Russian gay activists are steeling for a fight to overturn the ban on a gay ‘Pride House’ during the 2014 winter Olympic Games in the Russian city of Sochi.
On Monday, the founders of the ‘Pride House in Sochi’ NGO filed a formal complaint against Russia in the European Court of Human Rights over the authorities’ refusal to register the organisation.
The Russian Ministry of Justice has refused to allow activists to register the NGO, which aims to combat homophobia in sport and promote tolerance for the LGBT community during the Winter Olympics.
In March, a court backed the ban. The judge ruled that the NGO contradicted public morality and could undermine the security of the state. An appeals court refused to reconsider the ruling.
One of the founders of Pride House in Sochi, and a founder of Moscow Pride, Nikolai Alekseev, said that the authorities had left the activists no option but to take the matter to the European Court.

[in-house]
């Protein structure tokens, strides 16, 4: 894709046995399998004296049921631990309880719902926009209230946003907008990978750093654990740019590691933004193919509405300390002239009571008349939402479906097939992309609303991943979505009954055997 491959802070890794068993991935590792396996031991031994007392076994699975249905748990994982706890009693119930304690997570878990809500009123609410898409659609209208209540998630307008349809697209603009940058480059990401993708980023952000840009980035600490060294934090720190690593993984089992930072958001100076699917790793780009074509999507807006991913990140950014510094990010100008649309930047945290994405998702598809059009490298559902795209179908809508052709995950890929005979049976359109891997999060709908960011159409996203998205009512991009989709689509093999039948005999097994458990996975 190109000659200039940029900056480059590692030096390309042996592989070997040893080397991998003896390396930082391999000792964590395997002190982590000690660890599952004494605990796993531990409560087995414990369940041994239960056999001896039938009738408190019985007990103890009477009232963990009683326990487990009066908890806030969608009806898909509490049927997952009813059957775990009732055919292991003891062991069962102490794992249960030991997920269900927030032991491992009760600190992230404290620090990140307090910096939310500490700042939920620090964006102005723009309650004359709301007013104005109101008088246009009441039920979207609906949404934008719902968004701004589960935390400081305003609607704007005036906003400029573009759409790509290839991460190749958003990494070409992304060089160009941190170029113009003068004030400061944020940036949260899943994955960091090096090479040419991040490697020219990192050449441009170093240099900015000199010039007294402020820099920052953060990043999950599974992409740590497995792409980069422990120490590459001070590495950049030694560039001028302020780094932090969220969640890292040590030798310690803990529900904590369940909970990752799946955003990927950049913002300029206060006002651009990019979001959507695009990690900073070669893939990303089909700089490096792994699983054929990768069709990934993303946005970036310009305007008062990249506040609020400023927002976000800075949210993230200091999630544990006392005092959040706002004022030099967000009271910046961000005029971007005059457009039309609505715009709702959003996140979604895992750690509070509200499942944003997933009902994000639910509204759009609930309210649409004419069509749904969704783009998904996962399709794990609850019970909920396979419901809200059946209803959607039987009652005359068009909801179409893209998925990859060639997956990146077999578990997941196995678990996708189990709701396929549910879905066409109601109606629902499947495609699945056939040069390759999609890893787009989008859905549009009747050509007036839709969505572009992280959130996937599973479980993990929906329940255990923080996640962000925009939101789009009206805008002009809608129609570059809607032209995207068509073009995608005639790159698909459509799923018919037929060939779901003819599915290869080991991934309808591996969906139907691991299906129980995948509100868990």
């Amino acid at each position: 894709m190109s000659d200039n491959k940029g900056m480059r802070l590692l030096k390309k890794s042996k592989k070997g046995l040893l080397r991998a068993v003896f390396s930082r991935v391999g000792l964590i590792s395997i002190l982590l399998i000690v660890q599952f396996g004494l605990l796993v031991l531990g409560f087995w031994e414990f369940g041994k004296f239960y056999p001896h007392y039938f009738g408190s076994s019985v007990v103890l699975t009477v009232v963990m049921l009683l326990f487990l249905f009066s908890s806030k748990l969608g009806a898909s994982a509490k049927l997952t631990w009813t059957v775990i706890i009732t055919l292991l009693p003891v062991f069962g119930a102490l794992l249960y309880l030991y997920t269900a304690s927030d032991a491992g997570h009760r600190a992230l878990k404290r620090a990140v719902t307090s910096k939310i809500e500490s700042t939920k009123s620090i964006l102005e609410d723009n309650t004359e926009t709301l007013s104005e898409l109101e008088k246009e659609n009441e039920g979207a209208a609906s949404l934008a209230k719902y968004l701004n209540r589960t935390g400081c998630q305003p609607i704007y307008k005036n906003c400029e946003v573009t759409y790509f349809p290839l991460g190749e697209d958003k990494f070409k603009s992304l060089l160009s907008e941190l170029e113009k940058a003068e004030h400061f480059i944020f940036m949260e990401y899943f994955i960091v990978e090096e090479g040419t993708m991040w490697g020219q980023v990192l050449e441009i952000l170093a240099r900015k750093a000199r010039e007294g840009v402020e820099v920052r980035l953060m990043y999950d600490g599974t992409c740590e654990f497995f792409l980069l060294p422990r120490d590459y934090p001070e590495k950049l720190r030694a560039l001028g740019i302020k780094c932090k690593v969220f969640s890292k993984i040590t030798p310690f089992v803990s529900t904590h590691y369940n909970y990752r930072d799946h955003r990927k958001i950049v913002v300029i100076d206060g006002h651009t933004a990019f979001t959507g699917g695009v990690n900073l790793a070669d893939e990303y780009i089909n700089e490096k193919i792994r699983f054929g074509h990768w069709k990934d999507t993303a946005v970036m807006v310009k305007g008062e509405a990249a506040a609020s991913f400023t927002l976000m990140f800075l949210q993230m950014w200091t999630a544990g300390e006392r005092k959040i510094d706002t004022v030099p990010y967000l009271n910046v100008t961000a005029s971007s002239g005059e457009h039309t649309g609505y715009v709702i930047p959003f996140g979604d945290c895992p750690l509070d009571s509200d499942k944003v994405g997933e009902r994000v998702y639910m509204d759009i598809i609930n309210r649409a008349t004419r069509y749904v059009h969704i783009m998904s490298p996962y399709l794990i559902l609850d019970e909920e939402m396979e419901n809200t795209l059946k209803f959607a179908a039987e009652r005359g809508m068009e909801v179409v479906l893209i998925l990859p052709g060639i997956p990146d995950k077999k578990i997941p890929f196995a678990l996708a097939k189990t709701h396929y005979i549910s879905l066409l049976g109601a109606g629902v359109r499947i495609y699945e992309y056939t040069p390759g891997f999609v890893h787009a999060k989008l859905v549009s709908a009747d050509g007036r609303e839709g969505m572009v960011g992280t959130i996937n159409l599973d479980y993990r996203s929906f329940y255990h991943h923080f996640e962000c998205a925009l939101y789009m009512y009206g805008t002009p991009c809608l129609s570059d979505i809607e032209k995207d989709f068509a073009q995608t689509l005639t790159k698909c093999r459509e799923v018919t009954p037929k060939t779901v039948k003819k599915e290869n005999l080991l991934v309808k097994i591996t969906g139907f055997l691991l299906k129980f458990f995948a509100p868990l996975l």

“Now it’s referred to the European Court for it to decide how legitimate the Russian authorities’ problems with the organisation are. I am confident of a victory in this case, but we hope that the verdict will be issued in time for the Olympic Games in Sochi in February 2014,” said Alekseev.
Speaking to Gay Star News, Alekseev revealed that he is also considering outing closeted gay politicians in Russia if a solution is not found.
“We know very well the gay politicians and who are members of the Russian Olympics committee. They are gay but at the same time are not doing anything to support gay rights or helping in any way to organise,” he said.
Alekseev added: “It’s important we continue the tradition of Pride House which was started in Vancouver last time and London this summer, which I am sure will continue in Rio at the next summer Olympics.”
The recent London Pride House received the backing of that city’s Olympic officials. It was a space for LGBT visitors, athletes and coaches to relax, watch events and meet friends.